Here is a common scenario that occurs in many families. Parents to try to have a discussion with their child about a topic that they assume will be helpful for the child. But the child balks at engaging in the discussion. The parents, feeling armed with good intentions try even harder to have the discussion, because as they say, “We are only trying to be helpful”. The parents end up being frustrated when the child continues to refuse to talk or listen. The topic differs in each family, but the underlying issue remains the same.
Here is an example of how this situation played out in one family. Let’s reflect on why the child refuses to engage and what the parents might do about.
The parents of a middle school girl with a Nonverbal Learning Disability (NLD) ask me for help. They want to teach their daughter about her condition but don’t know how. People with NLD are impaired in their ability to read and interpret non-verbal communication, such as facial expression and body language. This makes it very difficult for them in social situations. They don’t’ ‘get it’ when people are joking or being sarcastic. They can’t sense if a person is signaling discomfort or a friendliness. In this girl’s case, it made it especially hard with peers. She did well in school and had hobbies but had no friends.
These parents had the best of intentions. They were loving, dedicated parents who were supportive and accepting of their daughter. Like most parents, they want to give their daughter what she needs in order to do well in life. Father and mother both feel it would be good for their daughter to become more independent and socialize more with friends her own age. They believe the best way they can help her do that is to teach her about her condition and help her develop coping skills for dealing with it more on her own.
Me: You seem to have a fine goal, so I wonder what the problem is that you need help with.
Father: We need help with how to talk to her about it.
Me: Have you tried it already?
Father: Yes. We have, many times
Me: How did it go? How did she react?
Father: It did not go well. She holds her hands up to her ears and turns away from me.
Me: Do you have any idea why she does that?
Mother: No. We don’t.
Me: Do you think it might be possible that it makes her feel bad about herself? Like putting her nose in the fact that there is something wrong with her.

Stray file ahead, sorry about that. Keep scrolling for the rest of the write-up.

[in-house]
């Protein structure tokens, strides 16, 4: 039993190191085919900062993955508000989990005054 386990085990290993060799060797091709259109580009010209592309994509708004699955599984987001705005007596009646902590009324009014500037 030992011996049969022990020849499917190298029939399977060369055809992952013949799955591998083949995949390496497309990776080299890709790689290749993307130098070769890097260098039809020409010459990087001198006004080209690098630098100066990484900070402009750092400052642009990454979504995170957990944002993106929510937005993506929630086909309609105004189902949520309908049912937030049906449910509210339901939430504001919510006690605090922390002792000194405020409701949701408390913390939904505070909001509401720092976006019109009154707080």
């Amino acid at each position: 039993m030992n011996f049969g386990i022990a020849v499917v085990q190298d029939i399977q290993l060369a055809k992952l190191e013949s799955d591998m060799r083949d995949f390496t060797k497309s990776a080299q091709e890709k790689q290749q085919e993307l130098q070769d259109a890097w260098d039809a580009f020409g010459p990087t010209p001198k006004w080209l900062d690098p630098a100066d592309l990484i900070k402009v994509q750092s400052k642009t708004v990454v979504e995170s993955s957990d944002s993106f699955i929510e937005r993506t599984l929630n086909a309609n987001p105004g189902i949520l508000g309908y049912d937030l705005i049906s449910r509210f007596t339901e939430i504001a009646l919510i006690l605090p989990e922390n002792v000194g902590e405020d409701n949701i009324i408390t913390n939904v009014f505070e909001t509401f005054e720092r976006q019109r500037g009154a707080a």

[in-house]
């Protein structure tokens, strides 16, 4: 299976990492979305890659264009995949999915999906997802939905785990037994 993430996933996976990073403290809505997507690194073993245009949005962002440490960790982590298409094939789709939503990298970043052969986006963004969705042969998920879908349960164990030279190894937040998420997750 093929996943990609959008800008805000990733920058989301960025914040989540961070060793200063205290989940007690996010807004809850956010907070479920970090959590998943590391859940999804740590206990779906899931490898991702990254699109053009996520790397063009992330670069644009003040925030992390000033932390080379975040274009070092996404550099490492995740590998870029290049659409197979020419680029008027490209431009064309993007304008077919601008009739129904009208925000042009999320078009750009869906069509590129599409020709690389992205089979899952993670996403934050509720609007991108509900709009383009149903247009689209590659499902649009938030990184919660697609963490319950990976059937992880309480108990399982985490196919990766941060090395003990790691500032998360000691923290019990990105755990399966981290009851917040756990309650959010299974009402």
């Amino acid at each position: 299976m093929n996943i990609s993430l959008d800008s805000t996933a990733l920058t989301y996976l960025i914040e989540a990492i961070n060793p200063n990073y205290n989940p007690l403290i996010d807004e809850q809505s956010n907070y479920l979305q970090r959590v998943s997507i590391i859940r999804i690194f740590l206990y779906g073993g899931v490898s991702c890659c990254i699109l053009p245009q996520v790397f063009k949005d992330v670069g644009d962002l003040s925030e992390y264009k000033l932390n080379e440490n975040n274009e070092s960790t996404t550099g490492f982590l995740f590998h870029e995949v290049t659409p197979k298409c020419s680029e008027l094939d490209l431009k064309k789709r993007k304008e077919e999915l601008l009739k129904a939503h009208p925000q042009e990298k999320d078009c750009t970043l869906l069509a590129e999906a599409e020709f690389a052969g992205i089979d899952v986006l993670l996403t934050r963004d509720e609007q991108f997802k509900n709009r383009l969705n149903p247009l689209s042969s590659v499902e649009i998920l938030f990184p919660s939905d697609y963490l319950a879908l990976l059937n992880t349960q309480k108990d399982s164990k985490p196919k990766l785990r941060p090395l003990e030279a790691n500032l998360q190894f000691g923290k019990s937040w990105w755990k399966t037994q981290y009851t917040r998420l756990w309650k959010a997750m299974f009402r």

Father: Yes. That is exactly what it makes her feel.
Me: I think perhaps it also makes her feel as if she’s disappointing you and is a burden on you.
Mother: Yes. She totally feels that. We tell her all the time that it is not the case. That we are so proud of her and so happy she is our child. But it does not seem to make a difference. I am stymied and don’t know what to do.
Me: You are clearly trying to help her. You understand how important it is to have good coping skills. So, I assume you feel frustrated that it does not seem to be working.
Father: And helpless, because I don’t know what else to do to help her and she is clearly having a hard time in the social arena.
Me: Have you considered any other approach?
Mother: I don’t know any other way to do it.
Me: Have you thought of not doing it.
Father: Not doing what?
Me: Not trying to teach her about her condition. Just focus on being the wonderful parents you already seem to be. Enjoying her. Accepting her. Being empathic and supportive. That teaches her a great lesson. She is a good and lovable person and you are glad to be her parents.
Father: I am so glad you are giving us that reassurance and that permission to stop teaching her about her condition all the time. We both knew it was making her feel bad. But kept thinking we were not saying it correctly, that we needed someone else to tell us how we should do it.
Me: Your efforts to teach her coping skills and to become more independent and self-sufficient are well-intentioned. You just did not quite realize it was backfiring on you. Resulting in her feeling bad, rather than better. I am sure you will find other ways to encourage her independence and self-sufficiency.
Father: Yeah, like I do already by encouraging her to express her opinions about things, even if I don’t agree with her.
Me: Exactly. You treat her like she has a good mind. That will help her figure things out more on her own. When she is ready to ask for help learning about how to cope with her condition, the fact that you have a history of having communicated how positively you feel about her, will go a long way in helping her listen to you when you offer your coping suggestions.
My thoughts: Initially these parents kept assuming that since they had good intentions they should keep on doing what they were doing, even though it was not working as they had expected it to. I found it so interesting that the parents already had their own intuition about what their daughter was feeling and why she was behaving that way. They also already had an inclination about what they should do. But they behaved as if they did not. The dilemma was they did not trust, their own perspective on what to do. And because they did not trust themselves, it was as if they could not even get in touch with what their intuition was. The empathy, validation, and reassurance I gave helped them get more in touch with what they already knew and believed. Not only did they come away feeling like they knew what to do, but they also felt better and more confident about their parenting in general.
Conclusion: When your child pulls away for your good intentions, don’t keep going full steam ahead. Try and go a different way.
Written by Regina Pally, Founder and Co-Executive Director, CRC